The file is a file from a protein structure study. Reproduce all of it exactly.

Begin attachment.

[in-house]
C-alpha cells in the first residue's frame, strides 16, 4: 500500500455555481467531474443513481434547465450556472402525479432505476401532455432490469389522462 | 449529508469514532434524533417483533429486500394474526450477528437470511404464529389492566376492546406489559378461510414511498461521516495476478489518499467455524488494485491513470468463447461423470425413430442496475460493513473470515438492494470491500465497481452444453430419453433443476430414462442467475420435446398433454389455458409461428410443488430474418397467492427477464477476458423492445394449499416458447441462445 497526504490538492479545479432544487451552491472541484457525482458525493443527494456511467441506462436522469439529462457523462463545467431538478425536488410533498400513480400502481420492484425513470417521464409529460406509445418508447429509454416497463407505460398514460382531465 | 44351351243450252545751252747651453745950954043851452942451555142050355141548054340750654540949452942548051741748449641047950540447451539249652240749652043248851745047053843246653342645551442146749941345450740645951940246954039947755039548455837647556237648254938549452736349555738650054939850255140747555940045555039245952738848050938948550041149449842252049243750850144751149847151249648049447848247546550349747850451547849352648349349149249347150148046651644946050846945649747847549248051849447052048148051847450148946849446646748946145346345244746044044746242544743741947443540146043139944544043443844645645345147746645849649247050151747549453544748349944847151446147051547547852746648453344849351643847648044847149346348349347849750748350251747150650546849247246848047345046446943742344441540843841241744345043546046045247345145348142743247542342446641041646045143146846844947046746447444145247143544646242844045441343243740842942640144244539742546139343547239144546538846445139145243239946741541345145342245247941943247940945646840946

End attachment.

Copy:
[in-house]
C-alpha cells in the first residue's frame, strides 16, 4: 500500500455555481467531474443513481434547465450556472402525479432505476401532455432490469389522462 | 449529508469514532434524533417483533429486500394474526450477528437470511404464529389492566376492546406489559378461510414511498461521516495476478489518499467455524488494485491513470468463447461423470425413430442496475460493513473470515438492494470491500465497481452444453430419453433443476430414462442467475420435446398433454389455458409461428410443488430474418397467492427477464477476458423492445394449499416458447441462445 497526504490538492479545479432544487451552491472541484457525482458525493443527494456511467441506462436522469439529462457523462463545467431538478425536488410533498400513480400502481420492484425513470417521464409529460406509445418508447429509454416497463407505460398514460382531465 | 44351351243450252545751252747651453745950954043851452942451555142050355141548054340750654540949452942548051741748449641047950540447451539249652240749652043248851745047053843246653342645551442146749941345450740645951940246954039947755039548455837647556237648254938549452736349555738650054939850255140747555940045555039245952738848050938948550041149449842252049243750850144751149847151249648049447848247546550349747850451547849352648349349149249347150148046651644946050846945649747847549248051849447052048148051847450148946849446646748946145346345244746044044746242544743741947443540146043139944544043443844645645345147746645849649247050151747549453544748349944847151446147051547547852746648453344849351643847648044847149346348349347849750748350251747150650546849247246848047345046446943742344441540843841241744345043546046045247345145348142743247542342446641041646045143146846844947046746447444145247143544646242844045441343243740842942640144244539742546139343547239144546538846445139145243239946741541345145342245247941943247940945646840946